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Department of Biomedical Genetics, University of Rochester Medical Center, 601 Elmwood Avenue, Rochester, New York 14642, USA.
Nature (Impact Factor: 41.46). 07/2008; 453(7198):1112-6. DOI: 10.1038/nature06973
Source: PubMed


Understanding the molecular underpinnings of cancer is of critical importance to the development of targeted intervention strategies. Identification of such targets, however, is notoriously difficult and unpredictable. Malignant cell transformation requires the cooperation of a few oncogenic mutations that cause substantial reorganization of many cell features and induce complex changes in gene expression patterns. Genes critical to this multifaceted cellular phenotype have therefore only been identified after signalling pathway analysis or on an ad hoc basis. Our observations that cell transformation by cooperating oncogenic lesions depends on synergistic modulation of downstream signalling circuitry suggest that malignant transformation is a highly cooperative process, involving synergy at multiple levels of regulation, including gene expression. Here we show that a large proportion of genes controlled synergistically by loss-of-function p53 and Ras activation are critical to the malignant state of murine and human colon cells. Notably, 14 out of 24 'cooperation response genes' were found to contribute to tumour formation in gene perturbation experiments. In contrast, only 1 in 14 perturbations of the genes responding in a non-synergistic manner had a similar effect. Synergistic control of gene expression by oncogenic mutations thus emerges as an underlying key to malignancy, and provides an attractive rationale for identifying intervention targets in gene networks downstream of oncogenic gain- and loss-of-function mutations.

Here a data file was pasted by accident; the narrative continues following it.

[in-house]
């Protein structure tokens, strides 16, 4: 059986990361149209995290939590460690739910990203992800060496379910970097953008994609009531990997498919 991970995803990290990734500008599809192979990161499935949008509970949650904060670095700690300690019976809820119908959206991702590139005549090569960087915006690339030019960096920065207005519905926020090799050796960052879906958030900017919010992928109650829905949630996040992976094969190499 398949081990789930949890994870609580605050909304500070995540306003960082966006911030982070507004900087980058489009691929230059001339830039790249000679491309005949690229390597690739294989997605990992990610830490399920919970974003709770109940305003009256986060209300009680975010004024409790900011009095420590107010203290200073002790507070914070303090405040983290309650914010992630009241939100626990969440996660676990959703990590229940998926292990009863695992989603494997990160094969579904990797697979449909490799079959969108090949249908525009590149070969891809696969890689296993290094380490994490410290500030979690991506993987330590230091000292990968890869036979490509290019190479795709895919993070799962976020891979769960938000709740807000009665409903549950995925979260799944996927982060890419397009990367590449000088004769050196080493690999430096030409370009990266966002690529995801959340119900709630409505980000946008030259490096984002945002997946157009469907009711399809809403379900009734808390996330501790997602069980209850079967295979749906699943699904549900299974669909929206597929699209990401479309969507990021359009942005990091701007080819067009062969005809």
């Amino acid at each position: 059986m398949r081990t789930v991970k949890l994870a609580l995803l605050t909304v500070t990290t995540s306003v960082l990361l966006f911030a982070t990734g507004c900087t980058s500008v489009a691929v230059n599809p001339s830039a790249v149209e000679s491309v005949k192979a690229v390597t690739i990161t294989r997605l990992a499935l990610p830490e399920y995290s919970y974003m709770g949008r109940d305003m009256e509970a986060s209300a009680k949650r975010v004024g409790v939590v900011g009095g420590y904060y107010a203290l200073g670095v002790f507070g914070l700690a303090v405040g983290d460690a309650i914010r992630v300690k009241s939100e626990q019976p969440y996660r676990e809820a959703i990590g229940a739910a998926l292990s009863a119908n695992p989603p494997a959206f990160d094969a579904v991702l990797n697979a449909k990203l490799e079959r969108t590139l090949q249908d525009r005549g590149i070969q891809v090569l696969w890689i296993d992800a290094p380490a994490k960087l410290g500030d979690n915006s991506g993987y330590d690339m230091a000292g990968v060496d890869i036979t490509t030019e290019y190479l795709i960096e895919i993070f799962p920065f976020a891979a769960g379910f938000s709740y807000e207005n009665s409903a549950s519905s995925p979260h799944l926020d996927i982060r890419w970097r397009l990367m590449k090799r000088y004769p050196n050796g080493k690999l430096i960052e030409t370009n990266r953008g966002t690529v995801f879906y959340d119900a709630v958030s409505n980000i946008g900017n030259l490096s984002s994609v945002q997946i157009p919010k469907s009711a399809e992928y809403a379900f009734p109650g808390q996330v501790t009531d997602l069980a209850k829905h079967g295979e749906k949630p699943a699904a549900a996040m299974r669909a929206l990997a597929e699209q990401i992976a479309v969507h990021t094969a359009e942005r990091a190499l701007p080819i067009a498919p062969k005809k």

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Available from: Lev Klebanov, Jul 22, 2014
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    • "Plasmids for retroviral Plac8 KD and shRNA-resistant Plac8 expression were described previously (McMurray et al., 2008). cDNAs for Rab7, Rab5a, and Atg12 were PCR cloned in pBabe-hygro containing an in-frame, N-terminal 3 3 Flag tag and sequence verified. "
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    ABSTRACT: Mutations in p53 and RAS potently cooperate in oncogenic transformation, and correspondingly, these genetic alterations frequently coexist in pancreatic ductal adenocarcinoma (PDA) and other human cancers. Previously, we identified a set of genes synergistically activated by combined RAS and p53 mutations as frequent downstream mediators of tumorigenesis. Here, we show that the synergistically activated gene Plac8 is critical for pancreatic cancer growth. Silencing of Plac8 in cell lines suppresses tumor formation by blocking autophagy, a process essential for maintaining metabolic homeostasis in PDA, and genetic inactivation in an engineered mouse model inhibits PDA progression. We show that Plac8 is a critical regulator of the autophagic machinery, localizing to the lysosomal compartment and facilitating lysosome-autophagosome fusion. Plac8 thus provides a mechanistic link between primary oncogenic mutations and the induction of autophagy, a central mechanism of metabolic reprogramming, during PDA progression.